Then, they throw all that sad stuff overboard and close out the EP with “Kneebone,” a call-and-response tune that is easily the catchiest and happiest tune they’ve ever put out. It’s still got a long introduction that abruptly quits before the vocals come in and a drowsy coda to connect it with the rest of the tunes, but it’s a fun song to hear and to sing along with. Because even the most experimental of us enjoy a good singalong every now and then.
Slave songs developed to encode the experience of temporal suffering and the longing for Earthly emancipation into the language of religious suffering and heavenly freedom. The hopes and fears of slaves are memorialized in those oft-mournful songs.
The Miami‘s “I’ll Be Who You Want Me To Be” is a translation of eight traditional African-American, but not exclusively slave, lyrics into a very modern indie genre that emphasizes the world-weary, beaten down aspects. The Miami, a duo of self-proclaimed “middle-class, secular, well-educated college kids,” sounds a lot like the most downtrodden moments of Pedro the Lion and Damien Jurado. In fact, my favorite Pedro the Lion song (a heartbreaking version of traditional hymn “Be Thou My Vision”) is similar to The Miami’s reinvention techniques. The Miami, however, eschews all familiar markers from the songs — you’ll never recognize “Swing Low, Sweet Chariot” — to bring the tragedy of the words to the forefront.
It’s interesting that The Miami wears its secular background on its sleeve. Some lyrical meaning dissipates if the songs are being understood outside of an eternal hope – the afterlife wasn’t the only meaning of the words, but it was certainly a part of it. However, in translating not only the lyrics of the songs but the meaning of the tunes into a world-weary (“Keep Your Eyes on the Prize”), “lo-fi,” occasionally avant garde (“If He Changed My Name”) genre, The Miami is free to make reference to the modern music world’s redemption stories.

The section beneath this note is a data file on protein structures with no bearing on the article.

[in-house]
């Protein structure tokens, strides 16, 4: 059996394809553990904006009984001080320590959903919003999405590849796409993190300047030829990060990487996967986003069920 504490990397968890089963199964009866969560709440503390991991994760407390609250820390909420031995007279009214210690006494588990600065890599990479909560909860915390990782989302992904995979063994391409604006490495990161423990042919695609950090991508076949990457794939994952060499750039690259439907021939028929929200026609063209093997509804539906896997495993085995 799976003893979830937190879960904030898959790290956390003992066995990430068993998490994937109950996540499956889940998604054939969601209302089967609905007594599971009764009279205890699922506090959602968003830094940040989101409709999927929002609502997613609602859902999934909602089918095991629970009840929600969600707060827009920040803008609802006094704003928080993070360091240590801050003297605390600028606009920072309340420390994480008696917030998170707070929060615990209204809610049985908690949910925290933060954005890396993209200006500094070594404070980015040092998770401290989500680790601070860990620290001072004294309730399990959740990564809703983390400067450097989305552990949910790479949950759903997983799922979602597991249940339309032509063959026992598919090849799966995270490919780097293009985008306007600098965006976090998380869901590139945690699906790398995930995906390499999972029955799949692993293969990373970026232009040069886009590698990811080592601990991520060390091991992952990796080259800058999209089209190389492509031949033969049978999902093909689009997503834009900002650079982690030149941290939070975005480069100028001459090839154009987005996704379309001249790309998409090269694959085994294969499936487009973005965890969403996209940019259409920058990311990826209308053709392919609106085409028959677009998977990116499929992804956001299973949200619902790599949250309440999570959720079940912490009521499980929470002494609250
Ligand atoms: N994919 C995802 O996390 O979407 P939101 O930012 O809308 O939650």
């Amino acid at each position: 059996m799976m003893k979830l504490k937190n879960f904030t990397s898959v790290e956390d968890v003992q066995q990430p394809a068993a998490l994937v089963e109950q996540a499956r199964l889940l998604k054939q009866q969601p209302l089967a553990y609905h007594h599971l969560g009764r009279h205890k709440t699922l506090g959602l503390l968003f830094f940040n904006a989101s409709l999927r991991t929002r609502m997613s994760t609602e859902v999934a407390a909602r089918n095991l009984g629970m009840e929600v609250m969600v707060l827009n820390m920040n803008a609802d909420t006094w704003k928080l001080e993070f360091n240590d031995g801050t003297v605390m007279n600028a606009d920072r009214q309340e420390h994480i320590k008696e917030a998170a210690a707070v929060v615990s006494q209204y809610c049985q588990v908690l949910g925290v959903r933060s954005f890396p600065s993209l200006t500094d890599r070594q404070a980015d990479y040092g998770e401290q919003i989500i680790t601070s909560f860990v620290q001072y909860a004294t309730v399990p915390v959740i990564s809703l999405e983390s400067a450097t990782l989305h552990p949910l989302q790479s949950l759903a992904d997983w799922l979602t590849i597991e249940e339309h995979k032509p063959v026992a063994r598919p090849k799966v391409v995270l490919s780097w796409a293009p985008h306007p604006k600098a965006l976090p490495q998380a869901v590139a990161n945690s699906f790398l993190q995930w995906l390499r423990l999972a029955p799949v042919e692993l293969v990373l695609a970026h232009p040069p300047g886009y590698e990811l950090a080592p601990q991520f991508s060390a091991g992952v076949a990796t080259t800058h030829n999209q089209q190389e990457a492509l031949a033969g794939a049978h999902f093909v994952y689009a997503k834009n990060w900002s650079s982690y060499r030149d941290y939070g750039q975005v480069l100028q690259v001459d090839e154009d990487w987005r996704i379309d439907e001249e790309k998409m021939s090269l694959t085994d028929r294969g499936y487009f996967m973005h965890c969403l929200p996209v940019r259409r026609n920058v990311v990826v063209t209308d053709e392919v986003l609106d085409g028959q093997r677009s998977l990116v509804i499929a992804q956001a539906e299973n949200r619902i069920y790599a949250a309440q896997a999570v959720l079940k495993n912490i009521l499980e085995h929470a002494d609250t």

And lo-fi (which at this point in history is an aesthetic choice, not an actual fidelity level) is about as redemptive as the current story runs. There are stops and starts in performance throughout the album; the album isn’t perfect, nor is it intended to be. There are intentionally unfixed “mistakes” (what a modern radio-listener would call mistakes, at least).
This, I believe, points out that The Miami is not broadcasting from some high tower: they are normal people, just like the listener. The acknowledgment of human collective (which is what the original slave songs produced) is here as well: the erratic, idiosyncratic aspects of the album were chosen to show that this is how we do mourning these days – and we can all tap in to that.
At least, “all” of those who ascribe to a Pitchforkian ideal of lo-fi recording as ideological purity. The vocal performance of “I Shall Not Be Moved” can be described as hysterical, strangled and occasionally atonal; it sounds glorious as juxtaposed against a beautiful, stately keys backdrop. There are large swaths of people who would only hear the vocals and hate it. The atypically loud and distorted ending to “I Danced in the Morning” will call up all sorts of garage-rock comparisons, which will turn off other people. Just the fact that I invoked Pedro the Lion will turn away some.
“I’ll Go Where You Want Me To Go” is not for everyone. It’s as much (if not more) fun to think about than to actually listen to, especially in the more difficult songs. But it does possess a beauty for those willing to look and listen deeply (“Ring Out, Wild Bells,” especially). It’s an unusual album, but it has distinct worth and merit that I enjoy.
Stephen Carradini and friends write reviews of instrumental music. We write about those trying to make the next step in their careers and established artists.